Physicists and engineers in New Jersey are working on a power source that can take humans far out into our solar system.

We have long dreamed of going to space, but some people, like SpaceX founder Elon Musk, say that we have to go to space, because there will be some doomsday event on earth, so we should become a space-faring civilization.

"I really don't have any other motivation for personally accumulating assets, except to be able to make the biggest contribution I can to making life multi-planetary," he said last September.

He has a plan for getting us to Mars, but right now, it takes us about eight months to send robots to Mars. If you want to send humans beyond our solar system, maybe to one of those potentially habitable exoplanets, we need to think about fuel.

If we took a rocket, we'd have to refuel because it doesn't make sense to carry all that fuel up as extra weight.

NASA's New Horizons probe that got to Pluto used nuclear fuel. But, if this was the type of fuel we used, there wouldn't be a lot of power on the spaceship. 

Star Wars created a hyperdrive, which might as well be magic.

Star Trek had warp drives, but that required using antimatter, particles identical to matter, except they have the opposite charge and can release a lot of energy once they meet matter. The warp drive relies on that to make a huge explosion, and we can't make enough antimatter right now.

The Syfy show, the Expanse, has a relatively practical solution. A recent episode had a character, called Solomon Epstein, explain how his nuclear fusion drive let humans "mine the asteroids, colonize the belt, and remake the solar system."

That is something scientists are actually working on. Researchers at the Princeton Plasma Physics Lab in New Jersey have a very early version of a nuclear fusion drive called the Direct Fusion Drive.

Stephanie Thomas, an aerospace engineer at the private company Princeton Satellite Systems, is working on a spaceship that would use this drive to get to Pluto. That's a partnership between her company and the Princeton Plasma Physics Lab.

She started on that proposal in 2015, when NASA's New Horizons probe had just reached Pluto.

"It flew by Pluto, it said 'hi Pluto, bye Pluto,' at 14 kilometers per second, and it has the power of about two light bulbs on board and each picture takes two days [to deliver]."

NASA recently awarded her fusion project close to a million dollars, because it could be a lot more productive than the fuel they used for the New Horizons mission to Pluto.

"It's like HDTV data rates back or better, 'cause we have so much power available, and the reason all these communications [are] limited is because of power, so if we could put 100 kW into our laser beaming back our data, we could just produce huge amounts of data, and now your science mission is returning so much information."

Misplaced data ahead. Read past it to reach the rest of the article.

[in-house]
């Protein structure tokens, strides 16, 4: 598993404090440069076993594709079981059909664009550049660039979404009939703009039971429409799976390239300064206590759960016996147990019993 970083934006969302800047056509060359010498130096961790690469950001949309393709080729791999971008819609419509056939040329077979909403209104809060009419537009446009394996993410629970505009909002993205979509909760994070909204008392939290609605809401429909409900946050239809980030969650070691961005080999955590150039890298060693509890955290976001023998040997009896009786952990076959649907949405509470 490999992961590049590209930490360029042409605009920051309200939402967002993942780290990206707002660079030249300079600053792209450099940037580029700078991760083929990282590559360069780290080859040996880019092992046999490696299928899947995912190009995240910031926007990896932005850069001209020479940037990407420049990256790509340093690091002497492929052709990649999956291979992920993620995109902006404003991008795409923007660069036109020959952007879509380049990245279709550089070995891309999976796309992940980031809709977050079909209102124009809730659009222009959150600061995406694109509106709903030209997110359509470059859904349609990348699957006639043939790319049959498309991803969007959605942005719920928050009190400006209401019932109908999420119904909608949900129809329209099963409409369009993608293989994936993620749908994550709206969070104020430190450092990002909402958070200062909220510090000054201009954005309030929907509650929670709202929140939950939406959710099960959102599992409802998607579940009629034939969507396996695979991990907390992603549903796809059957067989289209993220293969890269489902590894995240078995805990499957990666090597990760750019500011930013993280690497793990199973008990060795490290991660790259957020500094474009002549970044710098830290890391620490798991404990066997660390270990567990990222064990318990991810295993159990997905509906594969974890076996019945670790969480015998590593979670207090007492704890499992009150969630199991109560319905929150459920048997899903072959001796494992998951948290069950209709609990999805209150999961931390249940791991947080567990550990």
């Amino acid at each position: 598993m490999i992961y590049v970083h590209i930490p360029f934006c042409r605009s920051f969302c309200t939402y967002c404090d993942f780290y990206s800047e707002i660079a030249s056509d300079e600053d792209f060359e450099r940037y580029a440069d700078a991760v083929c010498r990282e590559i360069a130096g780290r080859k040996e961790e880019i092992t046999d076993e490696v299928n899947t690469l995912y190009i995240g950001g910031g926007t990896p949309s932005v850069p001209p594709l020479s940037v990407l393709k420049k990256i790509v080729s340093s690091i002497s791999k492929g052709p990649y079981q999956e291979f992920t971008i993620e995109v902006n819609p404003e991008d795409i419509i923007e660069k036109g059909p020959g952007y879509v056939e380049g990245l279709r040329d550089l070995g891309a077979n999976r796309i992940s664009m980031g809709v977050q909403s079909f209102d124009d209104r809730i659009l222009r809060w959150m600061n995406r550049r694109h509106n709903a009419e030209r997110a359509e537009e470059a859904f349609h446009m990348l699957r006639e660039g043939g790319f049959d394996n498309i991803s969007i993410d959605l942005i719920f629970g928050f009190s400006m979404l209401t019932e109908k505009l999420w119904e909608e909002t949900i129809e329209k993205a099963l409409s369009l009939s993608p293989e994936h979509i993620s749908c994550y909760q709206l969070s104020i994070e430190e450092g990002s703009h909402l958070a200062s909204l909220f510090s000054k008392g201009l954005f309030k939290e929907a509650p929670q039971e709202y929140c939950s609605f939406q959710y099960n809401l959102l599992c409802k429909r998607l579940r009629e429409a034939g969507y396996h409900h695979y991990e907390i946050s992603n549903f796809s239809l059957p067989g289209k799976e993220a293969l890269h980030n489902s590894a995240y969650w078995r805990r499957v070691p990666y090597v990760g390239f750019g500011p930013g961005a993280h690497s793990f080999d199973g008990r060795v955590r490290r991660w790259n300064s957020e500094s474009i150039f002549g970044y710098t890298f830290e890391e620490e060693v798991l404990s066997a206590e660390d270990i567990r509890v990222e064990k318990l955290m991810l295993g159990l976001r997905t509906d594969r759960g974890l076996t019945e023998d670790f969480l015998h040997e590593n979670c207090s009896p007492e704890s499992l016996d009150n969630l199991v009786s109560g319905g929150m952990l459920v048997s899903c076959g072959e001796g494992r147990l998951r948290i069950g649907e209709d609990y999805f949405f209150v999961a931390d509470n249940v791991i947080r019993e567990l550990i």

Right now, the drive isn't much to look at and it's hard to even know what to focus on.

There's a clear cylinder in the middle, about as long as a desk, with a glowing purple light, multiple bundles of wires dangling from the ceiling, and a large chunk of pink foam.

The drive works in three steps:

Pass electricity through a gas, which creates plasma, a charged gas.

Heat the plasma with radio waves, which works a bit like a microwave oven.

Pump in another gas, the gas gets really hot and shoots out the end, so it's like you have a jet engine. It can actually create a little bit of thrust already, but physicist Samuel Cohen says right now, it's nothing compared to the Saturn rockets that sent Apollo astronauts to the moon.

"A Saturn rocket though uses all its propellant in about eight minutes," Cohen says. "Our rocket would continue to provide thrust for a year, two years, 10 years, and so eventually we'd get up to speeds much greater than the Saturn could get up to."

This fusion drive could be a clean power source on Earth as well. It produces far less radioactive material compared to existing reactors and other ideas for nuclear fusion.

Michael Paluszek, president of Princeton Satellite Systems, says this makes it an "ideal power source" for power companies, because they don't need to build a big power plant.

The machine they have now is made mostly of old equipment, some of which is 30 years old, which means it was cheap. Now they're working on a newer version to get closer to producing fusion power, while solving some technical problems.

They had one the day I went there.